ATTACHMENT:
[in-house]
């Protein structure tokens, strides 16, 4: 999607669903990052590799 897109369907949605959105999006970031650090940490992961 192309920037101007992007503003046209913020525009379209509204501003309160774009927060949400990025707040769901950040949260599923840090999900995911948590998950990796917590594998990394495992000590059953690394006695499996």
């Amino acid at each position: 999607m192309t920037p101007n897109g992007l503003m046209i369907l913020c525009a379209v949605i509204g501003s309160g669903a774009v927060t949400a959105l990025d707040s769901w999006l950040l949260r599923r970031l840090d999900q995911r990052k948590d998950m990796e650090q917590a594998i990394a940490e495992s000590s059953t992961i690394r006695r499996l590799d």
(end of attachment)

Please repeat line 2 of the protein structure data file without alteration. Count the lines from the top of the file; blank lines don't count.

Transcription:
């Protein structure tokens, strides 16, 4: 999607669903990052590799 897109369907949605959105999006970031650090940490992961 192309920037101007992007503003046209913020525009379209509204501003309160774009927060949400990025707040769901950040949260599923840090999900995911948590998950990796917590594998990394495992000590059953690394006695499996």